- Mixing sizes and kinds of threads on the top and in bobbin might cause basic tension controls to be thrown off. A needle too big or too little for the choosing thread can also throw off the balance of your stitches since the hole size increases or decreases the overall top tension. In case you’re finding puckers on lightweight materials, consider switching to a straight-stitch foot with a needle plate and shortening the length of the stitch to 1.75 mm (15 sts/in.) before reaching for the tension dial.
How to Quickly Fix the Tension Knob Issue?
There are two ways to do this and none of them are complex. So, let’s discuss each of the ways without further ado!
Option 1: Go for the Basic Adjustment
These are considered basic adjustments for day-to-day or regular sewing. It can be seen as the general tension adjustment, which can be applied to a lot of different stitching methods, fabrics, and designs. This is the adjustment that a repair person makes when asked for a tension repair.
For this, choose color combinations in the thread type, thread size, and thread material that you use the most. Choose one color and place it in the bobbin. Set the machine at a normal speed to avoid straining the thread.
Thread the sewing machine following all of the thread guides given on the machine, but make sure that the eye is not attached to the bobbin-case finger if you do have that option on your sewing machine.
- Select the stitch length which you want to use the most (suggested length is 2 mm or 12 stitches per inch).
- Bring the upper-tension regulator to the center of the given range (usually a 4 or a 5 on most machines), then make a trial stitch on two sheets of muslin, then inspect the stitches.
- Use a magnifying glass if required.
- If you find that the tension isn’t just right, adjust the bobbin spring to become tighter if the bobbin thread is visible on the top layer or adjust it to be looser in case the needle thread is visible on the bottom layer.
- Repeat the trial seam and evaluate the stitches until the stitch looks symmetrical, which indicates that it has been balanced.
Once this is done, keep a tension record in your machine manual, noting the thread type, thickness, type, and perhaps even the number on the regulator that resulted in the required stitch. Then, take a picture of the bobbin screw position for reference in case you ever need to document a variation in bobbin parameters for different threads.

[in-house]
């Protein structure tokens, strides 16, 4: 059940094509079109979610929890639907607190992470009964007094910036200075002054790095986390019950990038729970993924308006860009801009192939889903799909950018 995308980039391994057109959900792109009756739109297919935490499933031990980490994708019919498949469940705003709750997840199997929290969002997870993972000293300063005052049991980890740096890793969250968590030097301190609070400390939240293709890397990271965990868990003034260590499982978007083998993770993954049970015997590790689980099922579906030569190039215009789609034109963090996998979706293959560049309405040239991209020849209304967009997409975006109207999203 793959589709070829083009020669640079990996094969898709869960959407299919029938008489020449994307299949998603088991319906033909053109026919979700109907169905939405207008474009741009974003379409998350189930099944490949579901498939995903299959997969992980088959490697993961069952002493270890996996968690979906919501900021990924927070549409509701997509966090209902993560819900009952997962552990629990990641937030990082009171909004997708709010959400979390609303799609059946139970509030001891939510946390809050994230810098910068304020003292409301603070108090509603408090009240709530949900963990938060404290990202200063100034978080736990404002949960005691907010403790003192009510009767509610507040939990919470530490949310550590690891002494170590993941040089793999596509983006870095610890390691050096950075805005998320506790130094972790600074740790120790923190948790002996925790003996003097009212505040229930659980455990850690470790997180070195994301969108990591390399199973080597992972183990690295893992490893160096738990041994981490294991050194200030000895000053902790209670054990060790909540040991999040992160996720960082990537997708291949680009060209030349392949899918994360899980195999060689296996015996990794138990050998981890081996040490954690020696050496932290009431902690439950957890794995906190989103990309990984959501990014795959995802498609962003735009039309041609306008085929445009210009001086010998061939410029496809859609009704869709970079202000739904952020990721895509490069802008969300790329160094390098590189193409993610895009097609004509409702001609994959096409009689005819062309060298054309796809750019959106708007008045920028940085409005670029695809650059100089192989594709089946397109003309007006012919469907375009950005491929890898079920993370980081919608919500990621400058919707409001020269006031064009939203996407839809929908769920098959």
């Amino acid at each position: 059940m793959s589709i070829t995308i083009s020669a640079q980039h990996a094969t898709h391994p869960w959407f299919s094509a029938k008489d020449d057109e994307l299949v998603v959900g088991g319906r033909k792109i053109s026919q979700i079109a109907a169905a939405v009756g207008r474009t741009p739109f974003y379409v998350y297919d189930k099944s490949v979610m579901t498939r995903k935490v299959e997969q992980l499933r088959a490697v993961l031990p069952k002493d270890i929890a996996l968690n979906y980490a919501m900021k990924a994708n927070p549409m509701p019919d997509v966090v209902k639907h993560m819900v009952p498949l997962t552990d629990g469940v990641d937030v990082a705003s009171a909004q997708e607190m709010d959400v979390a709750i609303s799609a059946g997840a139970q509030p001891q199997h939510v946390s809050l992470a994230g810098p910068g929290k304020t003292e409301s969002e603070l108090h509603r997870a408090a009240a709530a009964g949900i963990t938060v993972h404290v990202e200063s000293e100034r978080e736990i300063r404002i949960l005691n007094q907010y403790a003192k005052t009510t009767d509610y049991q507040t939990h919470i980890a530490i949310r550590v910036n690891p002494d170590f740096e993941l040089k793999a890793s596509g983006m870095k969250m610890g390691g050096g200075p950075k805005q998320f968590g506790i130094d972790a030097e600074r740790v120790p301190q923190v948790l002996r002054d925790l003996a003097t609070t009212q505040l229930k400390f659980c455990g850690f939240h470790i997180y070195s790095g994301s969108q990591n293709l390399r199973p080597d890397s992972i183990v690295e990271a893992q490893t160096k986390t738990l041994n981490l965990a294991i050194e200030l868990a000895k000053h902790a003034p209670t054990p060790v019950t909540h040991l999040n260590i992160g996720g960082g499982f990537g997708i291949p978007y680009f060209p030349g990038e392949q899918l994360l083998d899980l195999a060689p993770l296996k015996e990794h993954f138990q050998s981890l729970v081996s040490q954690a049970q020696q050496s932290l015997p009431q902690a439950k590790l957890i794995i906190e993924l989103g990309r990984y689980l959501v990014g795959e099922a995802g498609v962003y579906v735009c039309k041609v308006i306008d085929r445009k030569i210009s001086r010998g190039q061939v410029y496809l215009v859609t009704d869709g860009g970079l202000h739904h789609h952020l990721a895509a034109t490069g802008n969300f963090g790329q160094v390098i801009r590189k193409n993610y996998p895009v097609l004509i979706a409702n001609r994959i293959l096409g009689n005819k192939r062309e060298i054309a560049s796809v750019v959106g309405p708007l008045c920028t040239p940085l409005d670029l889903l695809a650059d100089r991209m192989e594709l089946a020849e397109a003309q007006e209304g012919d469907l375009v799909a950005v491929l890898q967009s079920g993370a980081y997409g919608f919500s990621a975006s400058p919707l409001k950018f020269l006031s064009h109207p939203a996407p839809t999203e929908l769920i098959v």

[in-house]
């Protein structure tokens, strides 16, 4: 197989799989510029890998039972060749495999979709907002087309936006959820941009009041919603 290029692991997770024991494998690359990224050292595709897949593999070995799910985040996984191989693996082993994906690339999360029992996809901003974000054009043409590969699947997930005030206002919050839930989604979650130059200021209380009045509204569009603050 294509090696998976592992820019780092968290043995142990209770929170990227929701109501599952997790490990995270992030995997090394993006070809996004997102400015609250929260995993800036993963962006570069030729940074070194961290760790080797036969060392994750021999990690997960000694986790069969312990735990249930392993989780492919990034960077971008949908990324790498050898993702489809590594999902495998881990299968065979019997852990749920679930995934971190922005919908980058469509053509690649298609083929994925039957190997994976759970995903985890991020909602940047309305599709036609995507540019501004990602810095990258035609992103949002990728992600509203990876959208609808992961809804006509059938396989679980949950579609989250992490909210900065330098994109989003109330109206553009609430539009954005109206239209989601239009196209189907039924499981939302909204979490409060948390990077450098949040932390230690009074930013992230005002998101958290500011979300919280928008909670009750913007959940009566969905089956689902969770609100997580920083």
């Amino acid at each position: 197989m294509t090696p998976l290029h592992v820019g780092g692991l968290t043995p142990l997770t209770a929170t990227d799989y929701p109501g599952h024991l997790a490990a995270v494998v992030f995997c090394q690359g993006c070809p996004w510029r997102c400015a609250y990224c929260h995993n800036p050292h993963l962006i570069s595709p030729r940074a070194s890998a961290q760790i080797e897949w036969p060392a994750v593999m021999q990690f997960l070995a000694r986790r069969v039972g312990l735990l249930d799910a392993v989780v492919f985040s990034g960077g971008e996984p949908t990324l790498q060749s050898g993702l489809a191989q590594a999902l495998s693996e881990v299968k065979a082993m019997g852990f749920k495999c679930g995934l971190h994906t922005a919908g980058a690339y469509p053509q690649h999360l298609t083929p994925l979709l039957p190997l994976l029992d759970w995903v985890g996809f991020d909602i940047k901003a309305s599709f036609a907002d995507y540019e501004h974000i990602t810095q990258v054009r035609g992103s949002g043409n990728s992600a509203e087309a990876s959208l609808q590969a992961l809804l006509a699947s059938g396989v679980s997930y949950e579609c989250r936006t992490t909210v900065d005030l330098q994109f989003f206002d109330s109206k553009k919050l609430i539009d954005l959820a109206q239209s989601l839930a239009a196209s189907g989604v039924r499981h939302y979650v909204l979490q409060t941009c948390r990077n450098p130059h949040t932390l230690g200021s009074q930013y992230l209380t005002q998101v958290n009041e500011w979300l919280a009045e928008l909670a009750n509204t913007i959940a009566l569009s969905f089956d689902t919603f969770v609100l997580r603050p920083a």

Option 2: Consider a Temporary Adjustment
The second type of adjustment is the temporary adjustment, which is done when the thread types, thread sizes, thread material, fabric styles, fabric types, or stitching methods are changed.
- For a temporary adjustment, choose the threads and fill them in both the needle and the bobbins.
- Stitch a test seam on the cloth you intend to sew, inspect the stitches, and try to strike a balance with just the upper-tension regulator.
- When switching from one thread to the other, thread the sewing machine beforehand and test the setup to determine if things work out with just a temporary adjustment or not.
- If it doesn’t work, take out the second bobbin case and begin turning the screw in quarter length to open or close it according to your test stitch.
Even if you go for a softer thread than you would typically use for both the needle and the bobbin, the tensions won’t usually go off. Mostly, this is all you will have to do to prevent lightweight fabrics from puckering, so no alteration may be needed.
Going for a much heavier thread on the top and the bottom will raise tensions in both, and you’ll most likely have to set a lower tension to handle thicker fabrics.
Here’s the Bottom Line!
The tension in your sewing machine is as important as the design you are making or the fabric that you choose. If the tension is off, the entire pattern will look unappealing and will probably come apart very quickly. Making sure that the tension is well and working should be the utmost priority before beginning any stitching session.